There’s an item on the ballot in Maine this fall which could have far reaching consequences for future office seekers. Question 5 has been entered into consideration in response to a series of embarrassing gaffes by their governor, Paul LePage. He’s been leaving threatening voice mails and saying things so obviously steeped in racial animosity that the local Klan leaders were left cringing. But the unrest has led to this new proposal, largely because LePage didn’t win his office with a majority. He fought in a crowded race and glided into office on the backs of a plurality. If Question 5 is approved, that’s going to come to an end. (The Intercept)

Partly in reaction to LePage’s victories, activists have put Question 5 on the ballot, an initiative that would create what is called a “ranked choice” or “instant runoff” voting system for all state-level races. If Maine votes yes on Question 5, it would mean that no one could be elected to state-level office in Maine — meaning governor, U.S. senator and representative, and state senator and representative — without the support of a majority of voters.

This “ranked choice” system is already in use at the municipal level in almost a dozen cities but never at the state or federal level. It’s always seemed sketchy to me for a number of reasons and it’s problematic to see it moving into wider use, though it’s been discussed frequently for the party primaries as well. (Particularly after the mess we ran into this year.) Here’s the basic rundown of how it would work:

Instead of just voting for who you want to win, you need to assign a ranked preference to every candidate in the race… first, second, third, etc. for everyone on the ballot for each office. If someone gets a majority of first place votes there’s no problem and he or she wins the election. But if nobody gets a majority, then whoever receives the fewest first place votes is booted and the second place choices from their supporters are distributed to the remaining candidates and counted on top of their original first place votes. If there’s still nobody with a majority, the next lowest finisher is similarly booted and the process continues until someone breaks 50%.

On the surface it at least sounds somewhat fair because the preferences of the voters are being taken into consideration, right? But what if a seriously die-hard fan of one of the candidates absolutely despises the rest of the field? (And if you take a quick glance at the presidential race right now that’s probably not much of a stretch of the imagination.) Is the voter forced to fill in a number for each candidate? If they only select a first place choice (assuming some of them use paper ballots) are their votes simply thrown out? If you force them to pick a second place choice (and beyond) and their candidate is tossed after the first count then you are, in effect, forcing them to either cast a vote for someone they vehemently oppose or to not vote at all.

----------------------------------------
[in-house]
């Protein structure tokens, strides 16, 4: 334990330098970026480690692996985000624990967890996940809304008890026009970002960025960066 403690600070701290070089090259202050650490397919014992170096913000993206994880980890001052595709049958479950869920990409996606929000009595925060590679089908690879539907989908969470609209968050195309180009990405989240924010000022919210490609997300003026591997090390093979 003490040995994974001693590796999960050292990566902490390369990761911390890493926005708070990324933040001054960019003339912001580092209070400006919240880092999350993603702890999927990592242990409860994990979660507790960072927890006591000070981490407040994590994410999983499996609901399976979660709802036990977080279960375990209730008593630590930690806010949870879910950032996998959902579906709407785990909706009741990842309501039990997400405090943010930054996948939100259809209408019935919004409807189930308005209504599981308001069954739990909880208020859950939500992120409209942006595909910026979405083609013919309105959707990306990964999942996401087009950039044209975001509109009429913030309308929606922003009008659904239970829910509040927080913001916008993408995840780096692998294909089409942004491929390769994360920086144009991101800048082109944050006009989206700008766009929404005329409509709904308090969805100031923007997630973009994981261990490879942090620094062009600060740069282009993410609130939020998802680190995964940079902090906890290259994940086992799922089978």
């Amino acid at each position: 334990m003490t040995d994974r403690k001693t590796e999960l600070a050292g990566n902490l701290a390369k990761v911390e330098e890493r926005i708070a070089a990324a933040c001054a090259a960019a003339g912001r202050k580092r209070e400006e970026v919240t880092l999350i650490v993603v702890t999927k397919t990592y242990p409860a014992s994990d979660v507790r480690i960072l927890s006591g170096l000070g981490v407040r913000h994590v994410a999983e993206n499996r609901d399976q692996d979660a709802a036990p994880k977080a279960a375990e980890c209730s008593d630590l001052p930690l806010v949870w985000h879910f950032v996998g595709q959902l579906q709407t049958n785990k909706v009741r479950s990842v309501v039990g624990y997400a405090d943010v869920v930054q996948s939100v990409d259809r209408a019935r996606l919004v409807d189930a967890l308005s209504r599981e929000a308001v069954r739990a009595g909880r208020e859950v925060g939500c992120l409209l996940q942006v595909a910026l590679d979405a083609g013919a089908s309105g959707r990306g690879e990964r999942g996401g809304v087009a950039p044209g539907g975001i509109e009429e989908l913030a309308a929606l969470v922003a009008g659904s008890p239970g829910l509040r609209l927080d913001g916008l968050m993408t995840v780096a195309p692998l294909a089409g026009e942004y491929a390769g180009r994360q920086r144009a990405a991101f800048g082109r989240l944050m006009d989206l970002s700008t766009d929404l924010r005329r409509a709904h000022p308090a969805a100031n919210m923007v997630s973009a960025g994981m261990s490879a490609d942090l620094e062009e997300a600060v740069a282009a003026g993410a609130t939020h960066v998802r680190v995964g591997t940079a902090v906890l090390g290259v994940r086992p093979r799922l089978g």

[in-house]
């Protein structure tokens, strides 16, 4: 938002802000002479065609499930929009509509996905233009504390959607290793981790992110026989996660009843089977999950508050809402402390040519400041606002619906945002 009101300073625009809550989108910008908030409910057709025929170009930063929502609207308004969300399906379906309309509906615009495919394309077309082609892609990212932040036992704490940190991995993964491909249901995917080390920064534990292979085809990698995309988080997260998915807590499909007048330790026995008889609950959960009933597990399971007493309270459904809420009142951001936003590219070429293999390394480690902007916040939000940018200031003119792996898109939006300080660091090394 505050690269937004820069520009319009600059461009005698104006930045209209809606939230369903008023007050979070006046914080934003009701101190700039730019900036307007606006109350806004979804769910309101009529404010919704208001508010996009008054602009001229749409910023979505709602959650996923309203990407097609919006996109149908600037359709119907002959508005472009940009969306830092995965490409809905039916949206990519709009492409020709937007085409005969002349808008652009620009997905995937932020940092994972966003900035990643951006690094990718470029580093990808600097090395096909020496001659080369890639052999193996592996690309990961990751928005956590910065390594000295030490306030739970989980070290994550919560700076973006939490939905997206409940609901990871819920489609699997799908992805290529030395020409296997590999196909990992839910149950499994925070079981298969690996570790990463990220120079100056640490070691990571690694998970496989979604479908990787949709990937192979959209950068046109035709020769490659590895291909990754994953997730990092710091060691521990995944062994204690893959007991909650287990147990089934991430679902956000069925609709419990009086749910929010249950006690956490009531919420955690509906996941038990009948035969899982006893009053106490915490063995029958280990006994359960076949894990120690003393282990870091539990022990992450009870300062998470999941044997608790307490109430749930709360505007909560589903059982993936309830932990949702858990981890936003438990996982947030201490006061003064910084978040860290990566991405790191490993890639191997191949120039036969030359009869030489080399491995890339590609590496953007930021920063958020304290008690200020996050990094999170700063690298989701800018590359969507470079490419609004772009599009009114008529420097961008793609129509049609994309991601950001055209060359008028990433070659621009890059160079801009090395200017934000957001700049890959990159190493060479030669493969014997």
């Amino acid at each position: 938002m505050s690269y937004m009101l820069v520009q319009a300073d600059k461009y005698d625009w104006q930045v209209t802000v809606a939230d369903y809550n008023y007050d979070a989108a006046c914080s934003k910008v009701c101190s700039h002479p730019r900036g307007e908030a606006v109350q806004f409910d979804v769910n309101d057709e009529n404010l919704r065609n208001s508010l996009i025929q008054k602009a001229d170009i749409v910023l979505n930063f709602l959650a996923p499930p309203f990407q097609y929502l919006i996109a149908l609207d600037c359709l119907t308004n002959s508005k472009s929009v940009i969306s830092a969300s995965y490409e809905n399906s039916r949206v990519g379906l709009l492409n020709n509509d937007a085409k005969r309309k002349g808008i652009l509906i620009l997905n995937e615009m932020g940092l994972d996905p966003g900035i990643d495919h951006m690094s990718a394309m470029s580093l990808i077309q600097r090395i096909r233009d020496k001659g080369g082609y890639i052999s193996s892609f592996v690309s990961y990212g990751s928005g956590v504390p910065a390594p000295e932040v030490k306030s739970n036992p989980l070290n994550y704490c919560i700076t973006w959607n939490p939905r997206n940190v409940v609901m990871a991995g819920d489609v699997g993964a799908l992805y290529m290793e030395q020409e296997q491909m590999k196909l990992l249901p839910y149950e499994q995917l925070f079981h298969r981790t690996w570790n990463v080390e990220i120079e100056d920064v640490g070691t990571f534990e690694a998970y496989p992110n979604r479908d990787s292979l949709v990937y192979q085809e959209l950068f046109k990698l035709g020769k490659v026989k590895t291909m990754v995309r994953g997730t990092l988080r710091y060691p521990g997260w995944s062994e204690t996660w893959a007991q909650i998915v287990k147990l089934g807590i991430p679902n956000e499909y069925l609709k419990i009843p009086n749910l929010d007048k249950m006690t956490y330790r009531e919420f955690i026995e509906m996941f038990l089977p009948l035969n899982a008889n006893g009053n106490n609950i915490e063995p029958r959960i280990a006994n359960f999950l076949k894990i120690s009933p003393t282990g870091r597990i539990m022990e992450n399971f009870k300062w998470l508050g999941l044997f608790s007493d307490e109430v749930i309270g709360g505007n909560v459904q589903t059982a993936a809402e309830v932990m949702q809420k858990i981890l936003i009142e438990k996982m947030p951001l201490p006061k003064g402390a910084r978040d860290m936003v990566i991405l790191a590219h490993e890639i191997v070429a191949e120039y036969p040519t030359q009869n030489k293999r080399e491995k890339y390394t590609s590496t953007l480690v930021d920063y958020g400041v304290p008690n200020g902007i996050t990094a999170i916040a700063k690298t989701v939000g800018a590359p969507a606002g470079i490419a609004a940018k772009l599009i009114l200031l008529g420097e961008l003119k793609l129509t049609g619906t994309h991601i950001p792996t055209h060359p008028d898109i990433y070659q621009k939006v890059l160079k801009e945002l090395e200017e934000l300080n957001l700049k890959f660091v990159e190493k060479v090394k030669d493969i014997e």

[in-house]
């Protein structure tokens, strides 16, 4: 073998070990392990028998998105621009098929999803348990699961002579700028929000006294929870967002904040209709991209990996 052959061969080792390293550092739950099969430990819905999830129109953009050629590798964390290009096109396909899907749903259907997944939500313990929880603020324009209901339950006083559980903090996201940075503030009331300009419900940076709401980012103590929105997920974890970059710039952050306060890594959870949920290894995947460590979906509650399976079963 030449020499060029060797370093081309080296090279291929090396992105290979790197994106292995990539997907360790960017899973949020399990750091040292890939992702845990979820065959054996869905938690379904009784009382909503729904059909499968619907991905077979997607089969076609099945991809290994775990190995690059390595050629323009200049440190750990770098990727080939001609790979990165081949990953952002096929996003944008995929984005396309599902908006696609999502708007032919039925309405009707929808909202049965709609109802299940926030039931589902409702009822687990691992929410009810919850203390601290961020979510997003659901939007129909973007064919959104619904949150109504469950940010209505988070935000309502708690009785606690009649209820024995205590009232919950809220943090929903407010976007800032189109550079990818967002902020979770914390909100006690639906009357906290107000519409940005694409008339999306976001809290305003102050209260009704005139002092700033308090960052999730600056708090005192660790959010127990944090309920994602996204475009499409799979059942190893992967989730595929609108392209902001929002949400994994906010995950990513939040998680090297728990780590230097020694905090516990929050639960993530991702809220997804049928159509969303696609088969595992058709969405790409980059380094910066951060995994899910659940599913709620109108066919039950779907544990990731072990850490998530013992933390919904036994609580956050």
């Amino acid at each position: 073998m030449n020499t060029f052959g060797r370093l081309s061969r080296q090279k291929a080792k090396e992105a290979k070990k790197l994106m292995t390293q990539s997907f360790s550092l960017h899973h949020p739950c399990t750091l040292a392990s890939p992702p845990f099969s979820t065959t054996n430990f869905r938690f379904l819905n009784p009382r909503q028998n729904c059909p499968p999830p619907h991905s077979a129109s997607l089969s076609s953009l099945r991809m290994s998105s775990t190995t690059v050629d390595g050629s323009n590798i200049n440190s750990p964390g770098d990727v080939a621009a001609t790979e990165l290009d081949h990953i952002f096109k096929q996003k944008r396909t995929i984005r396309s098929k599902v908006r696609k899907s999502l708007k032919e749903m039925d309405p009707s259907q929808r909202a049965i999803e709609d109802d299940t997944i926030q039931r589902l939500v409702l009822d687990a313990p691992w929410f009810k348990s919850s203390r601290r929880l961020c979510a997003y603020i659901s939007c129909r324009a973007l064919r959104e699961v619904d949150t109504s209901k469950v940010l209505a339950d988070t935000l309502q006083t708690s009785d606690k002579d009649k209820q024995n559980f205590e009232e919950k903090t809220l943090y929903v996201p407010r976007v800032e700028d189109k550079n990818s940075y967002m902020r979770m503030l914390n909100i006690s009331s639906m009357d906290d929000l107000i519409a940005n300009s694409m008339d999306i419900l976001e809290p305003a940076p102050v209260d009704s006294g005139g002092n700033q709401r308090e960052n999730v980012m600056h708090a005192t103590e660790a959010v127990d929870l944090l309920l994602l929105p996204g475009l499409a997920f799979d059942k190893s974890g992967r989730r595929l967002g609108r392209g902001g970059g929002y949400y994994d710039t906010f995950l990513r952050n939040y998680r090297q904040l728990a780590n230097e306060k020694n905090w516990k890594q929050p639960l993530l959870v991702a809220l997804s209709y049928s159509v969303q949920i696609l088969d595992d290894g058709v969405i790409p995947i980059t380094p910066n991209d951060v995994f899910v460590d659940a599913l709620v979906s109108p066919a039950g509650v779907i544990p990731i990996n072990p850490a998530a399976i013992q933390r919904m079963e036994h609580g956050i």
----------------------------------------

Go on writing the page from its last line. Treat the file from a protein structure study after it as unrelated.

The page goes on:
Does that really sound all that democratic to you?

Keep in mind that this seems to be a purely reactionary move against LePage rather than some wholesale rejection of a normal one person one vote procedure. And it may all be for nothing because LePage is already thinking of just quitting anyway.

Gov. Paul LePage raised the possibility Tuesday that he may not finish his second term, amid mounting pressure from Democrats and members of his own party to amend for his recent actions.

“I’m looking at all options,” the Republican governor said while appearing on WVOM, a Bangor talk radio station. “I think some things I’ve been asked to do are beyond my ability. I’m not going to say that I’m not going to finish it. I’m not saying that I am going to finish it.”

When you set up a system where you get multiple candidates (which we frequently see in Louisiana for example) you’re going to wind up with a plurality finish some of the time. At that point you can either give the winner the office as Maine has traditionally done or go to a runoff election between the top finishers as they do in Louisiana. In the latter scenario the voter has the option of staying home or writing in someone else if they can’t stand the rest of the candidates. Either way is fine as long as the voters agree to it. I understand that a runoff can be expensive and delays the final result, but hey… democracy is messy sometimes, as Donald Rumsfeld once said. Either of those choices, however, is better than a system where you might wind up forcing people to vote for someone they do not support.

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